I can tell right away that Pat is a cat who is used to the finer things.  She doesn’t like being picked up and locked in the garage.  She doesn’t like the plastic “guest cat” bowls into which I pour her kibble and water.  And, most of all, she doesn’t like being left alone while she hears me and my other cats just outside the door. 

 But, not knowing Pat or her vaccination history (or lack thereof,) I can’t risk bringing her inside with my other cats.  The garage is safe and warm and most importantly dry.  Though the garage may have a spider or two lurking in the rafters and few mole-crickets under the stored garden pots, it is a cat-friendly environment.  Pat will just have to get used it to for a few days until I hopefully locate her owners.  My ferocious quartet of divas sit pawing at Pat’s door and making hissing noises until I chase them upstairs.  There is an enemy in the house—no matter than she weighs only three pounds.

 Pat’s collar has a phone number and no address.  The phone number is, remarkably, from another town.  I call and leave a message.  And, hope that someone would return my call in the morning.  How could a kitten end up twenty miles from her home?  Was she stolen, transported by accident in a home delivery truck, or perhaps her people had just moved and haven’t had a chance to update her collar.  I am anxious to find out Pat’s story.  And, when I check on little Pat, I find her a little dusty, but contently curled up on an old blanket.  Her kibble has a good-sized dent in it and the toy mice and balls that I had left for her are scattered to the four corners of the garage.

 In the morning, there is still no answer from Pat’s number.  I check www.Petfinder.com  and call the local shelters to see if anyone had called about a missing Pat.  No posters in any of the three local vet’s offices, no word at the animal shelters, nothing online about Pat.  Surely, someone is looking for a tiny lost Maine Coon!  Her collar is dark blue leather with tiny silver rhinestones and a breakaway clasp.  Someone has made sure to add a reflective strip to keep Pat safe from cars.  And Pat is, herself, very fat and well-groomed.  Just from looking, you can tell that Pat is a very loved cat and one who hasn’t been on her own for long.  After drying out from the storm and polishing off her kibble, Pat makes sure to groom each of her paws–although she doesn’t seem to have mastered the art of cleaning her nose.  I watch her drink kitten-milk contently and look up with milk-rimmed whiskers.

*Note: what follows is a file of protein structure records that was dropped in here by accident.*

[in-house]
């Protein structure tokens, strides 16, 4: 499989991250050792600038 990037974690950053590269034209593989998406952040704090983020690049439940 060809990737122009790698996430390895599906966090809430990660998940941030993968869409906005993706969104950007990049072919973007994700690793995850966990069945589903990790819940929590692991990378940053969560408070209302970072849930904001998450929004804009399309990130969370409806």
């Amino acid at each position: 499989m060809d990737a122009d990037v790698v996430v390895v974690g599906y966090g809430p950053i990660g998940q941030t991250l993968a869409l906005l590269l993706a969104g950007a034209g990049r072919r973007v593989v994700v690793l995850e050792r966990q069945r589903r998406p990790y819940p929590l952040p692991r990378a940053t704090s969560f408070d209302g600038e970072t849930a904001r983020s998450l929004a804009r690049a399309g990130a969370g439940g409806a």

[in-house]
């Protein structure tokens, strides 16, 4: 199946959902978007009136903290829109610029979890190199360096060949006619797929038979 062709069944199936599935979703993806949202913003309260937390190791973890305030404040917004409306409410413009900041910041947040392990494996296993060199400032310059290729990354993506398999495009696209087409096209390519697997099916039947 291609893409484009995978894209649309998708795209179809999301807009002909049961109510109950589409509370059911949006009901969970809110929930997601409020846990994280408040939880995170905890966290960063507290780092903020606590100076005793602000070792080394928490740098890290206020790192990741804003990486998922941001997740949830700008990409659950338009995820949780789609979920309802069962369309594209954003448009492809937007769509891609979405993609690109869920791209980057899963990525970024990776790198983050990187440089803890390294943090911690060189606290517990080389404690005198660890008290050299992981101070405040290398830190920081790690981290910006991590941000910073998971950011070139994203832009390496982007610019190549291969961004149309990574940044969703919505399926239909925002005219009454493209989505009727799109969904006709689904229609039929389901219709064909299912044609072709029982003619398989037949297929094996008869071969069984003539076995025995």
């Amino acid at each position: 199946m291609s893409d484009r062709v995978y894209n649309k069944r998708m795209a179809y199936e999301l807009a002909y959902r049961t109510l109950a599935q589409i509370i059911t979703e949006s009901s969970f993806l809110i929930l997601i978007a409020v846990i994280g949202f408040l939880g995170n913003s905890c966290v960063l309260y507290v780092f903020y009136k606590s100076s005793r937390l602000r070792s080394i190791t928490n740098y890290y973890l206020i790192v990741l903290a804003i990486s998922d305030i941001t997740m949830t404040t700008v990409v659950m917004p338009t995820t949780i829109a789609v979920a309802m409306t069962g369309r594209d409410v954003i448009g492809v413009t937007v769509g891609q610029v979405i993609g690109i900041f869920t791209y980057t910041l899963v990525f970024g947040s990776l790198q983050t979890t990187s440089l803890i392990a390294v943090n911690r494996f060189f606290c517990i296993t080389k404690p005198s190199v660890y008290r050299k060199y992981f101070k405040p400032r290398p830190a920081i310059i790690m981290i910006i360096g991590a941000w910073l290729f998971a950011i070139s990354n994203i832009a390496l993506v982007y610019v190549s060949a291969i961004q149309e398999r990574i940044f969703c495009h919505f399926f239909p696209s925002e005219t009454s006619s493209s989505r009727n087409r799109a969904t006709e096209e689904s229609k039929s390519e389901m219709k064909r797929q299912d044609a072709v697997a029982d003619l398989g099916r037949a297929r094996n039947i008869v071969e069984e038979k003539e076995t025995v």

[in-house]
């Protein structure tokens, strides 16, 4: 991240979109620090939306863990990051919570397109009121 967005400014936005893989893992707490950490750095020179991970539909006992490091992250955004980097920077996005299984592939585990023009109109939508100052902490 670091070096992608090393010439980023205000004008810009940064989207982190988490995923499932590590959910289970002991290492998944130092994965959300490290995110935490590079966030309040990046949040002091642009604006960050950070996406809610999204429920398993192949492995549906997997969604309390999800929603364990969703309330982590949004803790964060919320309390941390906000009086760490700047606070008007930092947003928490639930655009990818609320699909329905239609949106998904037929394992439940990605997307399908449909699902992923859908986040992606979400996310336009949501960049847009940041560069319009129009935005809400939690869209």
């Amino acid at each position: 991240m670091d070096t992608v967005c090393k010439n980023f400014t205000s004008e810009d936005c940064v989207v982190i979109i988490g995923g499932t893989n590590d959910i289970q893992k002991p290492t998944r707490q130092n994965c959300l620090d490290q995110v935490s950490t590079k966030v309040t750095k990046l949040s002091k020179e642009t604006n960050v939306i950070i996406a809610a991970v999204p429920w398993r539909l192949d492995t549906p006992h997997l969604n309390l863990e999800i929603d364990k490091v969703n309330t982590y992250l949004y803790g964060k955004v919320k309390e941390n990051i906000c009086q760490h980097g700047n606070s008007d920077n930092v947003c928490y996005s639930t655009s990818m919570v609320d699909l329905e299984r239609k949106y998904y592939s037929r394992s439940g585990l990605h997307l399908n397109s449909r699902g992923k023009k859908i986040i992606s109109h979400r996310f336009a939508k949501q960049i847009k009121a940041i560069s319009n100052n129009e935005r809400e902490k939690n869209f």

Pets are lost all the time.  My neighborhood is full of flyers with captions of Lost Dog and Lost Cat.  Occasionally, a Lost Parrot or Lost Gerbil adds themselves to the wanted boards and telephone poles on our streets.  My vet has a board devoted to notices for missing and found pets.  And, we have several in-city online sites devoted to finding lost animals.